ECONOMYNEXT – Sri Lanka is seeing a surge in demand for fuel and power generators since the government announced scheduled power outages from the third week of February as the island nation struggles to ensure an interrupted fuel supply while finding US dollars for imports.

Sri Lanka is facing one of its worst forex and debt cresses in its history as the country’s foreign exchange reserves dwindled to 2.36 billion US dollars in end January, just enough to finance imports for five weeks. The remaining reserves also included swaps from China, India, Bangladesh, and the Asian Clearing Union (ACU).

The state-run utility provider, the Ceylon Electricity Board (CEB), has announceddaily one hour and 45-minute power cuts starting February 18. The power cut duration has now been increased up to three hours in some areas.

Since the announcement, generator suppliers and fuel stations have seen a sudden rise in demand for their products amid rumours that Sri Lanka is running out of US dollars to import fuel.

No dollars, no fuel

Government sources said the Energy Ministry is struggling to find dollars to clear two shipments of diesel which have arrived at the Colombo port.

Energy Minister Udaya Gammapnpila last week said there is an imminent risk of the country facing a fuel shortage before the first week of April.

The state-owned fuel retailer Ceylon Petroleum Corporation (CPC) has been looking for 60 million dollars to clear a petroleum shipment and another diesel shipment on Friday.

A government official said the CPC was able to clear the petrol shipment, but it has yet to clear the diesel consignment. An extra diesel shipment also has arrived at the port, the official said.

As a result, fuel stations in the country have seen a sudden increase in demand for all types of fuel.

“We do not know what the exact reason for the sudden rise in demand. But there are rumours of price increase,  smaller fuel stations not having enough fuel, and fuel needed to run generators,” a Colombo based fuel station official told EconomyNext.

Another fuel station manager said: “The lack of fuel in small fuel stations as well as lack of some fuels is the reason for more people to come.”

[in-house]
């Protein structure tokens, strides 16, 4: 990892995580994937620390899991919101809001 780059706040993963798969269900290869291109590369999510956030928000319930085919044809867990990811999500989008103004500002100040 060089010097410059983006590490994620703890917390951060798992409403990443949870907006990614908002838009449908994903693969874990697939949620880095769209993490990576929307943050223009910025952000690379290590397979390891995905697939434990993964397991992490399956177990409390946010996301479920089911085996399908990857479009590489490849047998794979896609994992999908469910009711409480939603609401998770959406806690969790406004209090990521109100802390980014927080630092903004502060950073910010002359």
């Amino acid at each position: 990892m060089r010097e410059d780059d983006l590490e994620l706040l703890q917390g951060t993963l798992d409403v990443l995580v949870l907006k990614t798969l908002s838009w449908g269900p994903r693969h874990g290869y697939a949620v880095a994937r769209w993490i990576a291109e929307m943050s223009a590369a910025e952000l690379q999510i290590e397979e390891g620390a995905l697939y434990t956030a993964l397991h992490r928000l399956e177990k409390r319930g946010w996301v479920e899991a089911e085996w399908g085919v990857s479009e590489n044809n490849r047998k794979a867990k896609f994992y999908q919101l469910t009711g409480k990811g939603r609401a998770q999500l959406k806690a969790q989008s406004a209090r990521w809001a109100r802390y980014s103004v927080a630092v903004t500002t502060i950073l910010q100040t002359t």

Many fuel station owners say the stocks of 92 Octane and auto diesel have depleted more than other types of fuel. They say most consumers opt for expensive fuels when 92 Octane or auto diesel, which are among the cheapest, are not available.

Generator demand up 

Meanwhile, power generator sellers are unable to meet the sudden rise in demand amid the power cuts.

“We already sold our stocks. There are more enquiries, but we are unable to supply the increasing demand because of the import restrictions that have been imposed by the government,” a spokesman for Circom Power Technologies (PVT) LTD told EconomyNext.

“On the other hand, banks don’t issue Letters of Credit (LCs) due to the forex shortage in the country,” he said.

The Circom spokesman said the company’s maintenance division has seen a corresponding spike in repair and maintenance requests from their clients because people were getting ready to face the worst in the event of a full-blown power crisis.

“We are in a difficult situation because it is restricted to import the spare parts we need,” the official said.

Daya Upasena, the owner of Power Lanka Pvt Ltd, told EconomyNext that their clients are coming in, enquiring about generators and prepared to pay upfront for new machines as soon as they turn up.

“We sold out the stock we had. Now we are getting some dollars from our partners that we plan to invest in about 10 machines,” Upasena said.

“But we have pre orders for about 50 machines at the moment,” he said adding that the firm is looking for new avenues such as renting generators for clients, who are unable to purchase a machine permanently.

The current average price of a three kilovolt-ampere power generators is around 70,000 rupees.

Suppliers have urged the government to relax the ongoing import restrictions so that the industry can survive while being a support service for other industries in addressing the power shortage. However, though the central bank has said there are no such restrictions, suppliers are unable to get dollars from local banks as there is a severe dollar shortage.  (Colombo/Feb 22/2022)